Published: Wed, 07 Mar 2018
Laemthong International Lines Co Ltd v Artis (The Laemthong Glory)  EWCA Civ 519
Contract – Letters of indemnity – Indemnity – Shipping
The Laemthong Glory (the respondent) was a vessel chartered on a voyage from Brazil to Yemen, carrying bagged sugar. The charterparty contract provided that in the event of the original bills of lading not being available at the port, the vessel could unload the cargo at the port under a letter of indemnity (LOI). The receivers of the cargo could nominate the owner’s agents at the discharge port. The receivers requested their charters to issue the LOI to the owners and have them instruct agents for discharge and distribution without the original bills of lading. After the discharge was completed, the Yemeni Bank arrested the vessel, asserting that it held all the original bills of lading in respect of cargo and demanded a claim for its release.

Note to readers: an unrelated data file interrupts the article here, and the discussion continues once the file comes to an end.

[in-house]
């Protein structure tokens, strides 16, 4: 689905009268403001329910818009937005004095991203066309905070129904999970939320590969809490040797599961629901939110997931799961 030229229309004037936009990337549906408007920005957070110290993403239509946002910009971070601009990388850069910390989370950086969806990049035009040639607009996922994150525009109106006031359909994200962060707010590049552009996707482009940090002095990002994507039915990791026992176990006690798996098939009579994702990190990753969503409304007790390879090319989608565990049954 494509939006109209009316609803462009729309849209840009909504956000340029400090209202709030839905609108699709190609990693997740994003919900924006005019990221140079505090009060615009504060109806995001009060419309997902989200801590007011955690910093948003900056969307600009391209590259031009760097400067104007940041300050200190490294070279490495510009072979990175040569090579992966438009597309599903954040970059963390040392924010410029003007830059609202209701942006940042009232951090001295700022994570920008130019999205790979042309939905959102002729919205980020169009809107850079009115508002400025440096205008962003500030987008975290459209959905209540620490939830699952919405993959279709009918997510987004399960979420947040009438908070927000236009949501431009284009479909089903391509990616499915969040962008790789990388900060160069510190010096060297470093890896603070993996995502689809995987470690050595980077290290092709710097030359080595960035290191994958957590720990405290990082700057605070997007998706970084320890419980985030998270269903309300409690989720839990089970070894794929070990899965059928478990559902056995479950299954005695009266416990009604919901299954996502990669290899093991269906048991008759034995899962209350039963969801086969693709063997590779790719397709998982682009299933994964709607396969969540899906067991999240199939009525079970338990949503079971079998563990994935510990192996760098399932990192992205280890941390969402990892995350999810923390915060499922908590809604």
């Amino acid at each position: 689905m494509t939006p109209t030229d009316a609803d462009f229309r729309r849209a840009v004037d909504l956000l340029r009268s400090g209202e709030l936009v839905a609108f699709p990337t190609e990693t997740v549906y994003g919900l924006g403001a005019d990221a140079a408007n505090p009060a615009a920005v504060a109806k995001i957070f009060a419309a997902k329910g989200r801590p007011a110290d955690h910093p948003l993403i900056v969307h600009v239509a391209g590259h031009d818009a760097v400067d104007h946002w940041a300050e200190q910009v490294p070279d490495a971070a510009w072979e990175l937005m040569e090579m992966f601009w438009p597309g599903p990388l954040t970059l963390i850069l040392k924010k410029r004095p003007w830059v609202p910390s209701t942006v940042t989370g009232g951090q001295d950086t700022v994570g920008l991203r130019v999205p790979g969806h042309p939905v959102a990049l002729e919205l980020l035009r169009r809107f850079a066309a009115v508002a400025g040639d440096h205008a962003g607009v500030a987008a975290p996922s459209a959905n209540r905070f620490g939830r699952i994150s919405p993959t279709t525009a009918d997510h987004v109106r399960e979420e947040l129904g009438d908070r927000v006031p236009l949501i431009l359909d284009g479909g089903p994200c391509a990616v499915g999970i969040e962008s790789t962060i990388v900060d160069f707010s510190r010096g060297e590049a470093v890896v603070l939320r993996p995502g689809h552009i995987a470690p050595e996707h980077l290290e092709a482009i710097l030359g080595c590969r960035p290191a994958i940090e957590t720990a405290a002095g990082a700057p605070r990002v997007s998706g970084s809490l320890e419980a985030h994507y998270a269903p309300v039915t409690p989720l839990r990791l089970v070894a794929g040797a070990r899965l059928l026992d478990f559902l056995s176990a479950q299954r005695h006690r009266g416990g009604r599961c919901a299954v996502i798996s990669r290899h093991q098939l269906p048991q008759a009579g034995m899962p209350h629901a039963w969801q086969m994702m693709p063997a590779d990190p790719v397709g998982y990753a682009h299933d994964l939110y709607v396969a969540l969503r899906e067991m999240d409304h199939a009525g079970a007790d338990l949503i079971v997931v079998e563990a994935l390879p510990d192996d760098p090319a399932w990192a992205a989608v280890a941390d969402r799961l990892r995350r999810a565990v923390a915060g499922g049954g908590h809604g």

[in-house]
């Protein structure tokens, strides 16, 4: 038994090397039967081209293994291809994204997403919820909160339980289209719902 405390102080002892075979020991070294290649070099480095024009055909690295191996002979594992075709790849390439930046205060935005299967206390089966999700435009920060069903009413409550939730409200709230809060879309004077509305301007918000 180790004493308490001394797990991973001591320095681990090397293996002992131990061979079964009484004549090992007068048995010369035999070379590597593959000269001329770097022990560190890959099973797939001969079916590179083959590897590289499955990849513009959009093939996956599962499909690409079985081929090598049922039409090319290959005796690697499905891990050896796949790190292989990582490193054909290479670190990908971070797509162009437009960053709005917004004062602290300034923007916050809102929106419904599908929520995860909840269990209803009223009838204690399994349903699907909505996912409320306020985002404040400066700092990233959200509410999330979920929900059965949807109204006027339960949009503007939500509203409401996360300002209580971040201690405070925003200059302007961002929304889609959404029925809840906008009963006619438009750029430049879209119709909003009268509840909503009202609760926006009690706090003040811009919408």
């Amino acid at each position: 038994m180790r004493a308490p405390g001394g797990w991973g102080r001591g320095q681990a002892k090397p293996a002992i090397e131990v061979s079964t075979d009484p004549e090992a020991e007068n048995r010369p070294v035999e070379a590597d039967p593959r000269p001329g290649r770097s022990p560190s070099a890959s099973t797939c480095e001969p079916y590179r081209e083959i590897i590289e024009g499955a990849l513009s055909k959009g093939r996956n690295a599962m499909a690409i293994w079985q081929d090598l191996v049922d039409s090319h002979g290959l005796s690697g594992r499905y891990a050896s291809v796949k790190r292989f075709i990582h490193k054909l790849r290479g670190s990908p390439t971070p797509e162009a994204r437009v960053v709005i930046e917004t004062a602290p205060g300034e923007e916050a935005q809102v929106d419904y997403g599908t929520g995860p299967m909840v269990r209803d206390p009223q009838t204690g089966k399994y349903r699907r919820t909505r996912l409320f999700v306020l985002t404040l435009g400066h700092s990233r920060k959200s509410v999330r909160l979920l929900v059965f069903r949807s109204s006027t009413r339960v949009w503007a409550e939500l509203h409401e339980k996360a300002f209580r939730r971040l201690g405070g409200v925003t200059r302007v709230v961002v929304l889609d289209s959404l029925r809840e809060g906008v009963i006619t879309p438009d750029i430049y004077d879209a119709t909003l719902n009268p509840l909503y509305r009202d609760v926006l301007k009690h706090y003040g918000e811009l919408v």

Whether shipowners were entitled to enforce the terms of a letter of indemnity (LOI) against the receivers of cargo under s 1 of the Contracts (Rights of Third Parties) Act 1999 (the Act).
The appeal by Laemthong International was dismissed. The court considered the wording of the LOI and held that it was enforceable by the shipowners given by the receivers to the charterers under the terms of the Act. The shipowners were the agents of the charterers, given their purpose was to carry out the delivery of the cargo to the receivers. There was nothing in the LOI that suggested that the parties did not intend its terms to be enforceable by the owners of the ship. The LOI relied up by the owners did confer a benefit upon the owners under s 1 of the Act, although each LOI should be considered on its own terms.
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